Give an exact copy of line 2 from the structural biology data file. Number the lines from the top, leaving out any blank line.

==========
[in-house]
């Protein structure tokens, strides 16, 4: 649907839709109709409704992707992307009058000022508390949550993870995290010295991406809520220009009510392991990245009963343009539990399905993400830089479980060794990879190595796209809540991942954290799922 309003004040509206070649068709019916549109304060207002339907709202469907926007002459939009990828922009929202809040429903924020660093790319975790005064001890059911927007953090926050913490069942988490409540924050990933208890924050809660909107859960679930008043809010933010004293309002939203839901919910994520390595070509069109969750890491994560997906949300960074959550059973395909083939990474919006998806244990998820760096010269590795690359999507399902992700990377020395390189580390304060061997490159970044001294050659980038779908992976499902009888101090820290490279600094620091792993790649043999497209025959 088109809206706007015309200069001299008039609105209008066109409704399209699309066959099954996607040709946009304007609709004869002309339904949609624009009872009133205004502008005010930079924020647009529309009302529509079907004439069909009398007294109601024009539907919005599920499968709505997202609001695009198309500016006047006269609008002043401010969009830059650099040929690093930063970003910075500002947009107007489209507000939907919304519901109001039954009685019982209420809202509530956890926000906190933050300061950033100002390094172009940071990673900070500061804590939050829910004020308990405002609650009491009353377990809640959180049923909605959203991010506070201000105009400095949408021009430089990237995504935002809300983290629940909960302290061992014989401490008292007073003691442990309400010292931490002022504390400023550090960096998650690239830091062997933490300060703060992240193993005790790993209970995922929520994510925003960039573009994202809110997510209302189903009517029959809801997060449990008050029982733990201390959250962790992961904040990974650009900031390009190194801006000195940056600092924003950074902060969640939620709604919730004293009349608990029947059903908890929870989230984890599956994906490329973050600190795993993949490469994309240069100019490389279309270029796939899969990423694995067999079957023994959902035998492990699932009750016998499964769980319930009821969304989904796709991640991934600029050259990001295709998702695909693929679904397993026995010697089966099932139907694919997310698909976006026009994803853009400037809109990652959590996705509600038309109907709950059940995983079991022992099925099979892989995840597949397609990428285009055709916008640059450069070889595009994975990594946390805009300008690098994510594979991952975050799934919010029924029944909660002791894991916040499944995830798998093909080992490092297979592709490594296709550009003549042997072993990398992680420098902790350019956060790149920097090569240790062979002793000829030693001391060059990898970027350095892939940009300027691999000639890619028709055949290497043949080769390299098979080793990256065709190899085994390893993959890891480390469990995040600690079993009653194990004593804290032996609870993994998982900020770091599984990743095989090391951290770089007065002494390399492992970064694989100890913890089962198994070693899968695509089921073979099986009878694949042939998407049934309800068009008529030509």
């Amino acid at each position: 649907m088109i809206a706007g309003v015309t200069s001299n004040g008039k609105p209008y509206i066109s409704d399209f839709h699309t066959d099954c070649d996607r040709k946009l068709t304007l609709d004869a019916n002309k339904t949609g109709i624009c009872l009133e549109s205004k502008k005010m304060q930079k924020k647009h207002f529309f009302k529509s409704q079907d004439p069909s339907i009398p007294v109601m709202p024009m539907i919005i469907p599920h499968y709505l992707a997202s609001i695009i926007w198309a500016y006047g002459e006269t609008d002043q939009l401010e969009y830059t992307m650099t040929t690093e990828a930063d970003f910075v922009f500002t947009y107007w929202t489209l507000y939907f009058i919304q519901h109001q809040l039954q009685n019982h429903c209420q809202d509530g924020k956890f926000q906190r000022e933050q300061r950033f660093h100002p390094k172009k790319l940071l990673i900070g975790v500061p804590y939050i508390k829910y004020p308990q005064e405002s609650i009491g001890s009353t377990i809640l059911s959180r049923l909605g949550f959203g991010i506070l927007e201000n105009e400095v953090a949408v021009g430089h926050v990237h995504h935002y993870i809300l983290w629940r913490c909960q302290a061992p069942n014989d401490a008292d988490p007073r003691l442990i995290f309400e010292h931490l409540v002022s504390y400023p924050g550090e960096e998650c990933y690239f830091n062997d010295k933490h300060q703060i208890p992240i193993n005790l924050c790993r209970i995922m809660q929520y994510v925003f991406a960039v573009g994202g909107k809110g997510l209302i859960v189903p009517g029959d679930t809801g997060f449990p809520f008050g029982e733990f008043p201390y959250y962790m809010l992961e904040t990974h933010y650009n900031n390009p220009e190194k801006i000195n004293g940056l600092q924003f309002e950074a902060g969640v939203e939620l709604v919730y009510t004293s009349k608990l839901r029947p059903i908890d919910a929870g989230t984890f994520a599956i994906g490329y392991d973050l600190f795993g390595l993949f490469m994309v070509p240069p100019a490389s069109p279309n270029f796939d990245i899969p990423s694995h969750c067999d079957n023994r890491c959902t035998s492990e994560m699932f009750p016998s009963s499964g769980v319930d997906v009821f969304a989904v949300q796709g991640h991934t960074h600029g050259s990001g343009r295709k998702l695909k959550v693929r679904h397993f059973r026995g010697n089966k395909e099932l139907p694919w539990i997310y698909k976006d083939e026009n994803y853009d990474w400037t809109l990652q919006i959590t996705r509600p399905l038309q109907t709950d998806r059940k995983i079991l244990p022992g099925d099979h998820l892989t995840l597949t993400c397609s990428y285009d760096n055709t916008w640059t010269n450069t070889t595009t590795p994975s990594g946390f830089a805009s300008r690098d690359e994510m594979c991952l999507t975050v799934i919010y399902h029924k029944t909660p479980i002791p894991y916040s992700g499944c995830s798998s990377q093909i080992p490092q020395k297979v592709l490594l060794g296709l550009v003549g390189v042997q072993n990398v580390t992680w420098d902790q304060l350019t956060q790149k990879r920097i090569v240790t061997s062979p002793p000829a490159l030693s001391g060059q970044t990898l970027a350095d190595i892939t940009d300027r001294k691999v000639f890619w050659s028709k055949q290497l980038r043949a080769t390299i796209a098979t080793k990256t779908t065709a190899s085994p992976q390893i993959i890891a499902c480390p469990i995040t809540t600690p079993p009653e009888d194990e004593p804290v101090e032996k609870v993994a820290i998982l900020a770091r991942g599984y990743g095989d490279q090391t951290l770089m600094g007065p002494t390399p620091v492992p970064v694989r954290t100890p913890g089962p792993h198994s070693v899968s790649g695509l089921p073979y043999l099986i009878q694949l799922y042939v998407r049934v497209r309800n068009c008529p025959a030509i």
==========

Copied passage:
């Protein structure tokens, strides 16, 4: 649907839709109709409704992707992307009058000022508390949550993870995290010295991406809520220009009510392991990245009963343009539990399905993400830089479980060794990879190595796209809540991942954290799922 309003004040509206070649068709019916549109304060207002339907709202469907926007002459939009990828922009929202809040429903924020660093790319975790005064001890059911927007953090926050913490069942988490409540924050990933208890924050809660909107859960679930008043809010933010004293309002939203839901919910994520390595070509069109969750890491994560997906949300960074959550059973395909083939990474919006998806244990998820760096010269590795690359999507399902992700990377020395390189580390304060061997490159970044001294050659980038779908992976499902009888101090820290490279600094620091792993790649043999497209025959 088109809206706007015309200069001299008039609105209008066109409704399209699309066959099954996607040709946009304007609709004869002309339904949609624009009872009133205004502008005010930079924020647009529309009302529509079907004439069909009398007294109601024009539907919005599920499968709505997202609001695009198309500016006047006269609008002043401010969009830059650099040929690093930063970003910075500002947009107007489209507000939907919304519901109001039954009685019982209420809202509530956890926000906190933050300061950033100002390094172009940071990673900070500061804590939050829910004020308990405002609650009491009353377990809640959180049923909605959203991010506070201000105009400095949408021009430089990237995504935002809300983290629940909960302290061992014989401490008292007073003691442990309400010292931490002022504390400023550090960096998650690239830091062997933490300060703060992240193993005790790993209970995922929520994510925003960039573009994202809110997510209302189903009517029959809801997060449990008050029982733990201390959250962790992961904040990974650009900031390009190194801006000195940056600092924003950074902060969640939620709604919730004293009349608990029947059903908890929870989230984890599956994906490329973050600190795993993949490469994309240069100019490389279309270029796939899969990423694995067999079957023994959902035998492990699932009750016998499964769980319930009821969304989904796709991640991934600029050259990001295709998702695909693929679904397993026995010697089966099932139907694919997310698909976006026009994803853009400037809109990652959590996705509600038309109907709950059940995983079991022992099925099979892989995840597949397609990428285009055709916008640059450069070889595009994975990594946390805009300008690098994510594979991952975050799934919010029924029944909660002791894991916040499944995830798998093909080992490092297979592709490594296709550009003549042997072993990398992680420098902790350019956060790149920097090569240790062979002793000829030693001391060059990898970027350095892939940009300027691999000639890619028709055949290497043949080769390299098979080793990256065709190899085994390893993959890891480390469990995040600690079993009653194990004593804290032996609870993994998982900020770091599984990743095989090391951290770089007065002494390399492992970064694989100890913890089962198994070693899968695509089921073979099986009878694949042939998407049934309800068009008529030509």